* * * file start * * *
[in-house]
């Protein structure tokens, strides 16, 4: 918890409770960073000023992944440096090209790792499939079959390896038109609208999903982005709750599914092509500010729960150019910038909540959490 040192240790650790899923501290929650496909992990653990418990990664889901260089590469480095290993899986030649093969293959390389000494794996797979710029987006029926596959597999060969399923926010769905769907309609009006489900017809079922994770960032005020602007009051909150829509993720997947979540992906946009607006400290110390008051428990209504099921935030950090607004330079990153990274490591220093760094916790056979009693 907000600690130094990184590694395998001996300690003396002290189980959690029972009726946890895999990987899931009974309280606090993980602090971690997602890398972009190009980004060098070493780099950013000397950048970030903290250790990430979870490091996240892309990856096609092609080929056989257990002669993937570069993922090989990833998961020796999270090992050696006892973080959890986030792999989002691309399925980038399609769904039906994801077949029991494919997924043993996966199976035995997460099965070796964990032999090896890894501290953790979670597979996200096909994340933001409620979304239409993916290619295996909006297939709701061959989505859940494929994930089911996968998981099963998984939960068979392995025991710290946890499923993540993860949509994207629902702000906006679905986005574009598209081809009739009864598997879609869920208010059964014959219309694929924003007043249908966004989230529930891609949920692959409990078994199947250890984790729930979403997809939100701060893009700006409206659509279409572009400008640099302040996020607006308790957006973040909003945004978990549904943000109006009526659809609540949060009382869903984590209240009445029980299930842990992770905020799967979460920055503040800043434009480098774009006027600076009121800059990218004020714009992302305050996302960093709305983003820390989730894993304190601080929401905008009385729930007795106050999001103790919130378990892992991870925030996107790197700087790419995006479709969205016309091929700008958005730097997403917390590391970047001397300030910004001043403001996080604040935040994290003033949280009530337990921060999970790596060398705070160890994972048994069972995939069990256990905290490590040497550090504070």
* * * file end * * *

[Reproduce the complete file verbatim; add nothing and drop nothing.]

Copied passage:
[in-house]
């Protein structure tokens, strides 16, 4: 918890409770960073000023992944440096090209790792499939079959390896038109609208999903982005709750599914092509500010729960150019910038909540959490 040192240790650790899923501290929650496909992990653990418990990664889901260089590469480095290993899986030649093969293959390389000494794996797979710029987006029926596959597999060969399923926010769905769907309609009006489900017809079922994770960032005020602007009051909150829509993720997947979540992906946009607006400290110390008051428990209504099921935030950090607004330079990153990274490591220093760094916790056979009693 907000600690130094990184590694395998001996300690003396002290189980959690029972009726946890895999990987899931009974309280606090993980602090971690997602890398972009190009980004060098070493780099950013000397950048970030903290250790990430979870490091996240892309990856096609092609080929056989257990002669993937570069993922090989990833998961020796999270090992050696006892973080959890986030792999989002691309399925980038399609769904039906994801077949029991494919997924043993996966199976035995997460099965070796964990032999090896890894501290953790979670597979996200096909994340933001409620979304239409993916290619295996909006297939709701061959989505859940494929994930089911996968998981099963998984939960068979392995025991710290946890499923993540993860949509994207629902702000906006679905986005574009598209081809009739009864598997879609869920208010059964014959219309694929924003007043249908966004989230529930891609949920692959409990078994199947250890984790729930979403997809939100701060893009700006409206659509279409572009400008640099302040996020607006308790957006973040909003945004978990549904943000109006009526659809609540949060009382869903984590209240009445029980299930842990992770905020799967979460920055503040800043434009480098774009006027600076009121800059990218004020714009992302305050996302960093709305983003820390989730894993304190601080929401905008009385729930007795106050999001103790919130378990892992991870925030996107790197700087790419995006479709969205016309091929700008958005730097997403917390590391970047001397300030910004001043403001996080604040935040994290003033949280009530337990921060999970790596060398705070160890994972048994069972995939069990256990905290490590040497550090504070």